Queen Narelle by Sally Murphy

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From one of the Australian queens of the verse novel comes this touching story of the special relationship between Maddie and her cat, Narelle. Told from alternating perspectives, first Narelle, then Maddie and then back and forth, the reader is treated to the very different ways the world is viewed by both, but also to how they interact and how precious they are to each other. Narelle is a stereotypical standoffish cat who believes that she is the centre of the universe: 'My people have placed my throne just so, where the morning sunlight can worship and stroke me as I recline on my velvet cushion waiting for my local (and not so loyal) subjects to come and worship.' Narelle explains how her view of the world is different to that of a human; 'And they do not see the midnight dreams that disturb My Maddie, making her toss and turn in bed. But I see it all.' When Maddie introduces herself she admits that her family all think Narelle is a family pet but 'I know- and Narelle knows, too - that she is mine... She might be a cat but she is my best friend too and, suddenly, my only friend.' Her friendship group has fallen apart and now she feels isolated and targeted by their bullying.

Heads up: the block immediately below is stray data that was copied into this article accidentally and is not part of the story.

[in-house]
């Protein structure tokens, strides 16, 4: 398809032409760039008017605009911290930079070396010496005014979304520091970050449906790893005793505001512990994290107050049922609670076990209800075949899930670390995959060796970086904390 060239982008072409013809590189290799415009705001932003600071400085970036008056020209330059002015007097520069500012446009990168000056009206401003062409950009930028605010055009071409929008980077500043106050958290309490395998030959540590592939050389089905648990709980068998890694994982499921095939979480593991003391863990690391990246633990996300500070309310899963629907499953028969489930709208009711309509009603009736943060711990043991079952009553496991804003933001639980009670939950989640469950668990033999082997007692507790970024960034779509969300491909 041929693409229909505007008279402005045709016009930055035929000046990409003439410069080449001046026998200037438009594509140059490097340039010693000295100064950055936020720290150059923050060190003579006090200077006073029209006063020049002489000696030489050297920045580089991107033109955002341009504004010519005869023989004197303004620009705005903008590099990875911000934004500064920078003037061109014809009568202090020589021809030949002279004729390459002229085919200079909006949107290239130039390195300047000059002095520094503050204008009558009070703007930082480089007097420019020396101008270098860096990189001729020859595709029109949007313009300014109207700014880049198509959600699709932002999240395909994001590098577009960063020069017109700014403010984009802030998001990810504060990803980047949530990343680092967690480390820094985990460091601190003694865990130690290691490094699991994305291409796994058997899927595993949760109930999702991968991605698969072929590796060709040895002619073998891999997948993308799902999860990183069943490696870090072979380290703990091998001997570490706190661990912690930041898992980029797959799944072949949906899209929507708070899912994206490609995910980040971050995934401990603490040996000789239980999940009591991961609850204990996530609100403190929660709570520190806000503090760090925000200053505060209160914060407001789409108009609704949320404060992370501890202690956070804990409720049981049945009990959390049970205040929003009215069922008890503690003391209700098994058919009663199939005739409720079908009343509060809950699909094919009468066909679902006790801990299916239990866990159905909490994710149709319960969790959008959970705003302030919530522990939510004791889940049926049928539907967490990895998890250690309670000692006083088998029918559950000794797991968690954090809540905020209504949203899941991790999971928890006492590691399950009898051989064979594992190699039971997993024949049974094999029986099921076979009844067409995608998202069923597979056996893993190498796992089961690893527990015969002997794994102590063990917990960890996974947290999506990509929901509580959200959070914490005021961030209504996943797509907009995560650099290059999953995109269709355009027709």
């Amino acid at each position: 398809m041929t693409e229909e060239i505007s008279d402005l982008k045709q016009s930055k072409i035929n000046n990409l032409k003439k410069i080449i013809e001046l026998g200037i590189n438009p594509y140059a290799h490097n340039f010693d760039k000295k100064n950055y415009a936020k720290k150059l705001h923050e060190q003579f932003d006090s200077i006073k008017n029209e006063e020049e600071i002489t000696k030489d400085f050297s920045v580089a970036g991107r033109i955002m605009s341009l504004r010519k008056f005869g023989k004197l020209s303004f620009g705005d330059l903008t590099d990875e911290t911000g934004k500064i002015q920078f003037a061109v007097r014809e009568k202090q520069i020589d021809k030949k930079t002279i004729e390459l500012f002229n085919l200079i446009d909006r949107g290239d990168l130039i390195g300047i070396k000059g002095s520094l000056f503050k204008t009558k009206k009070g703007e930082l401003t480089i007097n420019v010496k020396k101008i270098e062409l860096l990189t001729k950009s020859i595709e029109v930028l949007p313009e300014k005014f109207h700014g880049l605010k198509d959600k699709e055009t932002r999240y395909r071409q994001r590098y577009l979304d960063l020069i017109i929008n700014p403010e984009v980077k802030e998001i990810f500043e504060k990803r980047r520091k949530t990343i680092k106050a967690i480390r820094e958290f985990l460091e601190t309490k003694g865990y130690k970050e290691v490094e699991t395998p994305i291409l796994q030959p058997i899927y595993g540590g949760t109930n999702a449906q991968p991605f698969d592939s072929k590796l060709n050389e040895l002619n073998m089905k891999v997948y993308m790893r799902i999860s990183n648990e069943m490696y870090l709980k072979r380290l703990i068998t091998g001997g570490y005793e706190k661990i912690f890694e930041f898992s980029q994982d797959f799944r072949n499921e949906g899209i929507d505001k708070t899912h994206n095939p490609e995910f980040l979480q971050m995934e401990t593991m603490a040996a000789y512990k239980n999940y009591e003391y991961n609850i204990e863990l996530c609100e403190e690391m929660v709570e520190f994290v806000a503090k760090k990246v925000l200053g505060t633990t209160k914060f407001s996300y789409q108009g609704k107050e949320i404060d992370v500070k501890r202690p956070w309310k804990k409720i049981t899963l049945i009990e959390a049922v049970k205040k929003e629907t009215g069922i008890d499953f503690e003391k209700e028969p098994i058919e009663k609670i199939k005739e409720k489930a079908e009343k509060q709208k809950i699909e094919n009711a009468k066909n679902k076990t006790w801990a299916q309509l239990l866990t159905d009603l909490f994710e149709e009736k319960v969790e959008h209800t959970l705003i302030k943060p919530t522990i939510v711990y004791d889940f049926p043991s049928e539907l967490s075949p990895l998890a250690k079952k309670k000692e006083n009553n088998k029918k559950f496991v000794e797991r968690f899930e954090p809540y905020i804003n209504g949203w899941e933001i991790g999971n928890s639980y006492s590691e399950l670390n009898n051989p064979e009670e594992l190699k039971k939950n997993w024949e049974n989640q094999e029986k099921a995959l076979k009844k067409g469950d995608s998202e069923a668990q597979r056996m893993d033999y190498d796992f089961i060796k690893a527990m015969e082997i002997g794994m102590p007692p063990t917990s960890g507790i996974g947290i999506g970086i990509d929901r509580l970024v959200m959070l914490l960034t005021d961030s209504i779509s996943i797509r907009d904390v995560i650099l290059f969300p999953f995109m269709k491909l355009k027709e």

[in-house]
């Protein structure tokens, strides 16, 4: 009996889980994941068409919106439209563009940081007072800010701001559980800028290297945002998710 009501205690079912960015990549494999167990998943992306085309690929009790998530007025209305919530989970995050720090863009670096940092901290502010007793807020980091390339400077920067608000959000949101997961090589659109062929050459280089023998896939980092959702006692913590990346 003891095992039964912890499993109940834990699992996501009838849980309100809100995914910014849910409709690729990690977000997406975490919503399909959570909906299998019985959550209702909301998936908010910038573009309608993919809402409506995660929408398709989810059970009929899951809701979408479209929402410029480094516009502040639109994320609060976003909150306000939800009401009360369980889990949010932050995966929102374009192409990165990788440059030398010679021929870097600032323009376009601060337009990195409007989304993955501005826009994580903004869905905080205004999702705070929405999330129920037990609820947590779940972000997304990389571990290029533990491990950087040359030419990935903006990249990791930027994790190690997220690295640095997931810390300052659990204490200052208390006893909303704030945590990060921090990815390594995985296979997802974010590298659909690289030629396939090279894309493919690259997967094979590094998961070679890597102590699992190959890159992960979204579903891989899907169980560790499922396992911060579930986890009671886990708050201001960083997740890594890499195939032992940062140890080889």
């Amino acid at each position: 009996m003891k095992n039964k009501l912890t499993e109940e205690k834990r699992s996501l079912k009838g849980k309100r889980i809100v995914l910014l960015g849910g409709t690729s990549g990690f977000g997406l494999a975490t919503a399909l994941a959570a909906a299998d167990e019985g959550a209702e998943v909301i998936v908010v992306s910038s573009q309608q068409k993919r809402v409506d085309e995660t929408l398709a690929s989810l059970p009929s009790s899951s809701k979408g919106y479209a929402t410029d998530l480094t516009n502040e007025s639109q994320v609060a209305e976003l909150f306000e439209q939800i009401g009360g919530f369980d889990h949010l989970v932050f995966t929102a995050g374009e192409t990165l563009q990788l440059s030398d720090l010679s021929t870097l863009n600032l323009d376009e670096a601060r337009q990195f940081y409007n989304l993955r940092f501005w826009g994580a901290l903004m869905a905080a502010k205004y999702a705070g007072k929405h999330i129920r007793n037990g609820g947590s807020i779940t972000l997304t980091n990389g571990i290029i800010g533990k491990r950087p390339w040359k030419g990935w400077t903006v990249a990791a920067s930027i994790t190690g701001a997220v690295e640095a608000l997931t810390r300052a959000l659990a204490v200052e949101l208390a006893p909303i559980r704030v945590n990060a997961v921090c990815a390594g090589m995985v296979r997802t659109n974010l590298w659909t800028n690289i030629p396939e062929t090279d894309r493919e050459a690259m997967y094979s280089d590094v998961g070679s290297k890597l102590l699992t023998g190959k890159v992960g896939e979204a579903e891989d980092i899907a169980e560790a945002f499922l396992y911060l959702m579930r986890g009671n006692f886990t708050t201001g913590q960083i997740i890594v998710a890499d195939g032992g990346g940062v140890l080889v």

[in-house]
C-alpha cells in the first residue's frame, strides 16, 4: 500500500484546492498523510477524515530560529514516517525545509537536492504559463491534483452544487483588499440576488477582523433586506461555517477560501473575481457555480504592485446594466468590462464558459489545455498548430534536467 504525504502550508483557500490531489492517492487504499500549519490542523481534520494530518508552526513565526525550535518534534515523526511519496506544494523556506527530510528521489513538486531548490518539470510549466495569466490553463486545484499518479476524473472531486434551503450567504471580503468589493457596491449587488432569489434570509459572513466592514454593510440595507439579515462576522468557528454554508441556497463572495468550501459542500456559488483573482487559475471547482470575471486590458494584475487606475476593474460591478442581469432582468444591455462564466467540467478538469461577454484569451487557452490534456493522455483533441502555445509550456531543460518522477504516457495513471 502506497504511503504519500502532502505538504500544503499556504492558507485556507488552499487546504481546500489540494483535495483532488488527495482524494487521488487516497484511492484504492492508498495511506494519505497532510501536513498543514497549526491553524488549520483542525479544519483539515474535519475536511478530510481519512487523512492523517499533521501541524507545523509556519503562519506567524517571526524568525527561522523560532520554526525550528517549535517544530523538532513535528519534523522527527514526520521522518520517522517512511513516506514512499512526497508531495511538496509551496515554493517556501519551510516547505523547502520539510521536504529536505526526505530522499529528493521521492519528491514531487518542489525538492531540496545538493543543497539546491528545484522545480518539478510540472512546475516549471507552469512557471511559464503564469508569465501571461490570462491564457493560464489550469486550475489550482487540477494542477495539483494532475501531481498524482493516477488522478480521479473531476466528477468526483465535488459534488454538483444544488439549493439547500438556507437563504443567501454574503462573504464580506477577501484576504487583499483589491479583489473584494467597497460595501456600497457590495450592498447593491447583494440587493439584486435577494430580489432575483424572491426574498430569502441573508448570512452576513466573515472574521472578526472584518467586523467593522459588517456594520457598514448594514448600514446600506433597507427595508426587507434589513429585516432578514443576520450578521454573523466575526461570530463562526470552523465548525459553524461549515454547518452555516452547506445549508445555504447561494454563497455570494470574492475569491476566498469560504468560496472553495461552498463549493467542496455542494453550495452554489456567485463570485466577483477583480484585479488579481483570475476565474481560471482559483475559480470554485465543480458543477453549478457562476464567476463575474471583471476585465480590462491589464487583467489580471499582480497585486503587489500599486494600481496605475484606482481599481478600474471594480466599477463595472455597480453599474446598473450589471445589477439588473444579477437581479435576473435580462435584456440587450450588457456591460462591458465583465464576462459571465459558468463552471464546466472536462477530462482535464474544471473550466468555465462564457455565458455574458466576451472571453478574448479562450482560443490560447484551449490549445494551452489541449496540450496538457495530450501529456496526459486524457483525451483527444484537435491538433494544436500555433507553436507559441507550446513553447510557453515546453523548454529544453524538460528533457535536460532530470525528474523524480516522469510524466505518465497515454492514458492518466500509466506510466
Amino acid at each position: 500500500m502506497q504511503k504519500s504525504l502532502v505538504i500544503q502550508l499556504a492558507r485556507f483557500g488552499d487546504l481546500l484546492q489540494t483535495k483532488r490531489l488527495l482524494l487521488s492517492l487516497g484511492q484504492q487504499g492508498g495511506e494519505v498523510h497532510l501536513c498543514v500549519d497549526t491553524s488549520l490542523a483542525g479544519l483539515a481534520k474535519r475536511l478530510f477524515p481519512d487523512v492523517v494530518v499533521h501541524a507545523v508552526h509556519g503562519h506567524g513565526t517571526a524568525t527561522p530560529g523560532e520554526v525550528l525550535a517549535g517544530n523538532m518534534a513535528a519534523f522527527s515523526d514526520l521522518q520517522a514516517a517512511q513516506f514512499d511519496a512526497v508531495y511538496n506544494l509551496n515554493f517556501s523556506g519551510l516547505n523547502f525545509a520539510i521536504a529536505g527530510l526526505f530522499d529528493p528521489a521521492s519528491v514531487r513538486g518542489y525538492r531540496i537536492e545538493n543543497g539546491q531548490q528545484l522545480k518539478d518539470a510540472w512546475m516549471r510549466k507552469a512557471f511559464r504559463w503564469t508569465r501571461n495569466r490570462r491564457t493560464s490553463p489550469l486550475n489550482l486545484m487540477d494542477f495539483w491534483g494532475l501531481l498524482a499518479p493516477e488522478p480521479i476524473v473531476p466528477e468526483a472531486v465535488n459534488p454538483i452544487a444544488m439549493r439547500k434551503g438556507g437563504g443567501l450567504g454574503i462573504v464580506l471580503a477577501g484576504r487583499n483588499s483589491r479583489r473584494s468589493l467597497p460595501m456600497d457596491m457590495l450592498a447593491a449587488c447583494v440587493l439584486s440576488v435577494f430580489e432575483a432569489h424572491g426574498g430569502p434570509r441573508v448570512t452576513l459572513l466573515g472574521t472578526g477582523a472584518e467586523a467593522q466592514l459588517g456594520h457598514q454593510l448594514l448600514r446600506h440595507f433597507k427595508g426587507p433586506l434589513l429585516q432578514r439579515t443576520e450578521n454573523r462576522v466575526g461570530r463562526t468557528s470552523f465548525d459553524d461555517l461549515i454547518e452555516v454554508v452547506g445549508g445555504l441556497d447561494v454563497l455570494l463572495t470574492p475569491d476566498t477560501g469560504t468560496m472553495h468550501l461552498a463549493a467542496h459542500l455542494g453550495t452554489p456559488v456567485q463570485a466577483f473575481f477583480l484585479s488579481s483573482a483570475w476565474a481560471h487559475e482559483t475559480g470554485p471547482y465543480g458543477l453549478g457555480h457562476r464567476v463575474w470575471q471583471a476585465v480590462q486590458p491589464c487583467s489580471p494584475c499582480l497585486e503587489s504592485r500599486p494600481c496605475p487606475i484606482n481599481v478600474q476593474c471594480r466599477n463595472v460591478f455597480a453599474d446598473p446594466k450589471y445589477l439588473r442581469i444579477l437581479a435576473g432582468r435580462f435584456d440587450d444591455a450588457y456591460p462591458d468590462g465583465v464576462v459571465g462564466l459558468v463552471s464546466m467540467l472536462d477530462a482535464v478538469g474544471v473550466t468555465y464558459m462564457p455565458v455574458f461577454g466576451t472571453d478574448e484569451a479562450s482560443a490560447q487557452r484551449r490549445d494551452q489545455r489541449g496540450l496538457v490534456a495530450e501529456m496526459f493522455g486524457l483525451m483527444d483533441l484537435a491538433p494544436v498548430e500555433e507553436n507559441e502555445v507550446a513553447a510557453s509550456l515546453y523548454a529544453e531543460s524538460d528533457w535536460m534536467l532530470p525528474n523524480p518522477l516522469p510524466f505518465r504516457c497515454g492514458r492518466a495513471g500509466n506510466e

Narelle's chapters provide a lovely peaceful interlude to the horrible experience that Maddie is undergoing at school. Her family, distracted by daily routines and the normal business of life are blind to Maddie's inner turmoil. And Maddie is quite sure they are too busy to want to hear about her problems. Maddie's experiences will resonate with so many children and their friendship struggles and their reluctance to talk with their trusted adults about what is happening for them. Only Narelle, with her silence and warm body, can comfort Maddie in her time of need. Eventually, with Narelle's help, Maddie does turn to her mum and her world starts to brighten. But always Narelle is there, a steady warm presence as she navigates the ups and downs of life. 

Beautiful black and white illustrations are scattered throughout the short novel, which is perfect for independent or shared reading. 

Themes: Cats, Family Relationships, Friendship.

Nicole Nelson